Herbicide workgroups

Dan Jacobson danj at welchdev.welch.jhu.edu
Thu Aug 12 07:56:47 EST 1993


In article <Martin.1.745067376 at gene.unp.ac.za> Martin at gene.unp.ac.za (Darren
Martin) writes:
>My address is Martin at gene.unp.ac.za,
>
>I am searching for information on workgroups dealing with herbicides
>I am specificall interested in getting in touch with a group which 
>deals with their breakdown in the environment.
>My specific research onterests include the isolation ,cloning and sequencing 
>of gens coding for enzymes responsible for the degradation of the 
>chloroacylanilide herbicides(I am presently work exclusively with 
>acetochlor).
>
>Any help whatsoever in directing me to interested parties would be much 
>appreciated
>

A gopher search for chloroacetanilide yields three projects funded by the 
USDA that may be of interest to you.  To do more detailed searches yourself
point your gopher client at merlot.welch.jhu.edu and select:

 -->  14. Searching For Biologists/

   -->  6.  Search for Researchers funded by the USDA <?>


Best of luck,

Dan Jacobson

danj at welchgate.welch.jhu.edu


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$$
9146581
PROJ NO: 3640-21220-009-00D   AGENCY: ARS   3640
PROJ TYPE: INHOUSE                    REGIONAL PROJ NO:
CGCA NO:
START: 921001  TERM: 950930   FY:
INVEST: GRONWALD  J W;
AGRICULTURAL RESEARCH SERVICE
ST PAUL              MINNESOTA            55108

TITLE:
HERBICIDE MODE OF ACTION RESEARCH TO IMPROVE WEED CONTROL AND CROP
PRODUCTIVITY

OBJECTIVES:
Major objective: To increase fundamental knowledge of enzymes that regulate
herbicide mode of action and crop productivity. Specific objectives: (1)
determine the biochemical mechanism and mode of inheritance of herbicide
resistance in selected weed biotypes; (2) investigate the role which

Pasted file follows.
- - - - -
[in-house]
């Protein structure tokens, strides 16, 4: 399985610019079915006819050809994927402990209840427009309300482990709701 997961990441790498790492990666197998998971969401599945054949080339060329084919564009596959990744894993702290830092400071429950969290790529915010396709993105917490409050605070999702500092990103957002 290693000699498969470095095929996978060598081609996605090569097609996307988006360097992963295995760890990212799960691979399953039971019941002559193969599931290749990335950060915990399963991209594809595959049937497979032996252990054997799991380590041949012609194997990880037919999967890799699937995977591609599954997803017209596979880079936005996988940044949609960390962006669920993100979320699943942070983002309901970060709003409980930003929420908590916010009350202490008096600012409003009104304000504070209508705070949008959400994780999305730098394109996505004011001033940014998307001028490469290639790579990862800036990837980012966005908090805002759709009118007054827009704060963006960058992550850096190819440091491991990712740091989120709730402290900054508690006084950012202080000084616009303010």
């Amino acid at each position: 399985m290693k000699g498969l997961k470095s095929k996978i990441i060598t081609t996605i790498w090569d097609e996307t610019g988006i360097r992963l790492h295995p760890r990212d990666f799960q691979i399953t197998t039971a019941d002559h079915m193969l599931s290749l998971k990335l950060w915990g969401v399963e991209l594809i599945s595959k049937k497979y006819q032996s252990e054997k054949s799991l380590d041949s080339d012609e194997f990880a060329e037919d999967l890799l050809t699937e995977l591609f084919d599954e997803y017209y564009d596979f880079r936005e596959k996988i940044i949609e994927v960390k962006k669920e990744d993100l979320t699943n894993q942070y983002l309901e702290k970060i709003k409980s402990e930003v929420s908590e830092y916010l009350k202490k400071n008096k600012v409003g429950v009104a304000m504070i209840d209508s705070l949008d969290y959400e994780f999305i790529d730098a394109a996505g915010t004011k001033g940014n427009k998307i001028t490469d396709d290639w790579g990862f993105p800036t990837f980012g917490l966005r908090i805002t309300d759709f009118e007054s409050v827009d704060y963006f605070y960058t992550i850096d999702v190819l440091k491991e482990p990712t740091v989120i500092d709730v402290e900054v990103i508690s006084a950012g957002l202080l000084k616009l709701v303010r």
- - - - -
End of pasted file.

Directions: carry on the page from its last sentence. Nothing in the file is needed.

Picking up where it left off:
herbicide-
detoxifying and target site enzymes play in regulating crop productivity and
stress tolerance.

APPROACH:
Determine the mechanism and mode of inheritance of diclofop-resistance in wild
oat biotypes and atrazine-resistance in velvetleaf. Purify and characterize
acetyl-CoA carboxylase from graminicide-susceptible and resistant species.
Investigate the role of acetyl-CoA carboxylase in regulating the oil content
of
soybeans. Purify and characterize glutathione S-transferase isozymes from
sorghum, corn,and wheat. Investigate the induction of glutathione S-transferase
isozymes by stress stimuli and herbicide safeners.


KEYWORDS:
WEEDS WEED-CONTROL HERBICIDES MODE-OF-ACTION CROP-PRODUCTIVITY HERBICIDE-
RESISTANCE ACETYL-COENZYME-A STRESS-TOLERANCE ENZYME-MECHANISMS SOYBEANS WHEAT
GLUTATHIONE-TRANSFERASES ATRAZINE MODE-OF-INHERITANCE DICLOFOP HERBICIDE-
RESISTANT-PLANTS

PROGRESS: 9210 TO 9212
ACETYL-COA CARBOXYLASE (ACCase), an enzyme that serves as the target site for
the graminicide herbicides, catalyzes the first committed step in fatty acid
biosynthesis in higher plants. ACCase activity was monitored in developing
seeds
of high-oil and low-oil soybean lines in the field. In both high-oil and
low-oil
lines, ACCase activity was maximal between 20 to 30 days after flowering (DAF)
and declined at 35 DAF. On a mg protein basis, ACCase activity was slighty
higher in the high-oil lines during the early stages of seed development.
Kinetic constants were determined for ACCase isolated from soybean seeds.
HERBICIDE SAFENERS protect sorghum against injury by chloroacetanilide
herbicides by inducing the synthesis of glutathione S-transferase (GST) isozymes
that detoxify the herbicides. Progress was made in characterizing two GST
isozymes found in herbicide-safener treated sorghum. Antibodies have been made
to one isozyme.

PUBLICATIONS: 9210 TO 9212
GRONWALD, J.W., EBERLEIN, C.V., BETTS, K.J., BAERG, R.J., EHLKE, N.J. and
WYSE,
D.L. 1992. Mechanisms of diclofop resistance in an Italian ryegrass (Lolium
multiflorum Lam) biotype. Pestic. Biochem. Physiol. 44:126-139. GRONWALD, J.W.,